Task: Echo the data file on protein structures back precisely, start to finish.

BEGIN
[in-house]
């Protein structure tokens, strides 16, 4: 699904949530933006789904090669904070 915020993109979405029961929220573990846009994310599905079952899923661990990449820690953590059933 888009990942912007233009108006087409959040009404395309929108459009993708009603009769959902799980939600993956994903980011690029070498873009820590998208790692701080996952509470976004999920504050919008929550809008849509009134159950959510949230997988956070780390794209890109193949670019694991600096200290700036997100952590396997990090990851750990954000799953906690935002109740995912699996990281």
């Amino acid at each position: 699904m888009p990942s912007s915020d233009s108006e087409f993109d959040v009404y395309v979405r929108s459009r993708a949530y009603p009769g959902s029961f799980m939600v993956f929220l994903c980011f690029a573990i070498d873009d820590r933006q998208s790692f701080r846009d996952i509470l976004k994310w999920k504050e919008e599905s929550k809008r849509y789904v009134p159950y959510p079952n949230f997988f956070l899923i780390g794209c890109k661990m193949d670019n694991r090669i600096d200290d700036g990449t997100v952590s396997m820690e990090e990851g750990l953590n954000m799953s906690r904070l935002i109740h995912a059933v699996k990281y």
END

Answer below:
[in-house]
């Protein structure tokens, strides 16, 4: 699904949530933006789904090669904070 915020993109979405029961929220573990846009994310599905079952899923661990990449820690953590059933 888009990942912007233009108006087409959040009404395309929108459009993708009603009769959902799980939600993956994903980011690029070498873009820590998208790692701080996952509470976004999920504050919008929550809008849509009134159950959510949230997988956070780390794209890109193949670019694991600096200290700036997100952590396997990090990851750990954000799953906690935002109740995912699996990281």
């Amino acid at each position: 699904m888009p990942s912007s915020d233009s108006e087409f993109d959040v009404y395309v979405r929108s459009r993708a949530y009603p009769g959902s029961f799980m939600v993956f929220l994903c980011f690029a573990i070498d873009d820590r933006q998208s790692f701080r846009d996952i509470l976004k994310w999920k504050e919008e599905s929550k809008r849509y789904v009134p159950y959510p079952n949230f997988f956070l899923i780390g794209c890109k661990m193949d670019n694991r090669i600096d200290d700036g990449t997100v952590s396997m820690e990090e990851g750990l953590n954000m799953s906690r904070l935002i109740h995912a059933v699996k990281y």